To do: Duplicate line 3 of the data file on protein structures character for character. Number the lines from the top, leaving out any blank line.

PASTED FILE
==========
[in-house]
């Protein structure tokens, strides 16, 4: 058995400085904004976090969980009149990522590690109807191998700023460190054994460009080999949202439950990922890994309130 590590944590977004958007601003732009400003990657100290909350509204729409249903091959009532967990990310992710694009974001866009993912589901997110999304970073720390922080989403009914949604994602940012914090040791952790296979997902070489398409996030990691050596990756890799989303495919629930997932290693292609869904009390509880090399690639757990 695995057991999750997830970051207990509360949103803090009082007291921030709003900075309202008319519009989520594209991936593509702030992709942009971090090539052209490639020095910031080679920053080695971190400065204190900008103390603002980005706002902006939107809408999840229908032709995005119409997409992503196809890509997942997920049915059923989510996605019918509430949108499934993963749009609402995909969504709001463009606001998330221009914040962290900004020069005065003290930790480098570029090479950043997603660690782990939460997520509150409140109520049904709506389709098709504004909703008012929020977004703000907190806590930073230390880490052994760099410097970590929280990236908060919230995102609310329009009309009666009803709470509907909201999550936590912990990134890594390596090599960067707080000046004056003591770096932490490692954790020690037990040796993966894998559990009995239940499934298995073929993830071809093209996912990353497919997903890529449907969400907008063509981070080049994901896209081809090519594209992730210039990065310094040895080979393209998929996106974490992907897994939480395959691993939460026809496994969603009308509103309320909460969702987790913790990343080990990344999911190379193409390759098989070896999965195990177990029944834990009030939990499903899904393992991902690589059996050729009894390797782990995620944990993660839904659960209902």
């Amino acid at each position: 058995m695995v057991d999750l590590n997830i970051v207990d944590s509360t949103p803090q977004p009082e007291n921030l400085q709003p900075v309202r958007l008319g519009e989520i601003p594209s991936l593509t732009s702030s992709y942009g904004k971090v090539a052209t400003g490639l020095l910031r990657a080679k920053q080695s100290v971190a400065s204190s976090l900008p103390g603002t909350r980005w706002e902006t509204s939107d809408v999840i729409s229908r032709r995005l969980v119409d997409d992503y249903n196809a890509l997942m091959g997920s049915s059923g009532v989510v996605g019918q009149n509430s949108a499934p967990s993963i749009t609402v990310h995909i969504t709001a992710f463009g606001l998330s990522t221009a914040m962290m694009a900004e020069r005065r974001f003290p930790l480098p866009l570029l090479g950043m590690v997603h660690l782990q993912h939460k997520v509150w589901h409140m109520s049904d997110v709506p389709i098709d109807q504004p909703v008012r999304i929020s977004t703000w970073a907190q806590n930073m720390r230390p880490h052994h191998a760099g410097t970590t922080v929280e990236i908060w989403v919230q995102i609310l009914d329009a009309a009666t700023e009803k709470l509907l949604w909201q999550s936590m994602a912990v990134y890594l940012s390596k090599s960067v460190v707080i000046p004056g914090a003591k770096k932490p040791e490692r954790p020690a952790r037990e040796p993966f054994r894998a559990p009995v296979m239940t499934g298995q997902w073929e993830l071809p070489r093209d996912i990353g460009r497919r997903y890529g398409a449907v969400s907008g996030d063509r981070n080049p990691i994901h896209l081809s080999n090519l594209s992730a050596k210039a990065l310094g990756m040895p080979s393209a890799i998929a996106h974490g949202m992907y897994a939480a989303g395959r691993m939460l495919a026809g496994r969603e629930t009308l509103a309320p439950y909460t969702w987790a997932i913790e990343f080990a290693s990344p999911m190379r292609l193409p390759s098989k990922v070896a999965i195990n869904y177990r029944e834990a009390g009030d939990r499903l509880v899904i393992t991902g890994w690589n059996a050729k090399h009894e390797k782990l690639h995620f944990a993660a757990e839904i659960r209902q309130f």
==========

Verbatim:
């Amino acid at each position: 058995m695995v057991d999750l590590n997830i970051v207990d944590s509360t949103p803090q977004p009082e007291n921030l400085q709003p900075v309202r958007l008319g519009e989520i601003p594209s991936l593509t732009s702030s992709y942009g904004k971090v090539a052209t400003g490639l020095l910031r990657a080679k920053q080695s100290v971190a400065s204190s976090l900008p103390g603002t909350r980005w706002e902006t509204s939107d809408v999840i729409s229908r032709r995005l969980v119409d997409d992503y249903n196809a890509l997942m091959g997920s049915s059923g009532v989510v996605g019918q009149n509430s949108a499934p967990s993963i749009t609402v990310h995909i969504t709001a992710f463009g606001l998330s990522t221009a914040m962290m694009a900004e020069r005065r974001f003290p930790l480098p866009l570029l090479g950043m590690v997603h660690l782990q993912h939460k997520v509150w589901h409140m109520s049904d997110v709506p389709i098709d109807q504004p909703v008012r999304i929020s977004t703000w970073a907190q806590n930073m720390r230390p880490h052994h191998a760099g410097t970590t922080v929280e990236i908060w989403v919230q995102i609310l009914d329009a009309a009666t700023e009803k709470l509907l949604w909201q999550s936590m994602a912990v990134y890594l940012s390596k090599s960067v460190v707080i000046p004056g914090a003591k770096k932490p040791e490692r954790p020690a952790r037990e040796p993966f054994r894998a559990p009995v296979m239940t499934g298995q997902w073929e993830l071809p070489r093209d996912i990353g460009r497919r997903y890529g398409a449907v969400s907008g996030d063509r981070n080049p990691i994901h896209l081809s080999n090519l594209s992730a050596k210039a990065l310094g990756m040895p080979s393209a890799i998929a996106h974490g949202m992907y897994a939480a989303g395959r691993m939460l495919a026809g496994r969603e629930t009308l509103a309320p439950y909460t969702w987790a997932i913790e990343f080990a290693s990344p999911m190379r292609l193409p390759s098989k990922v070896a999965i195990n869904y177990r029944e834990a009390g009030d939990r499903l509880v899904i393992t991902g890994w690589n059996a050729k090399h009894e390797k782990l690639h995620f944990a993660a757990e839904i659960r209902q309130f």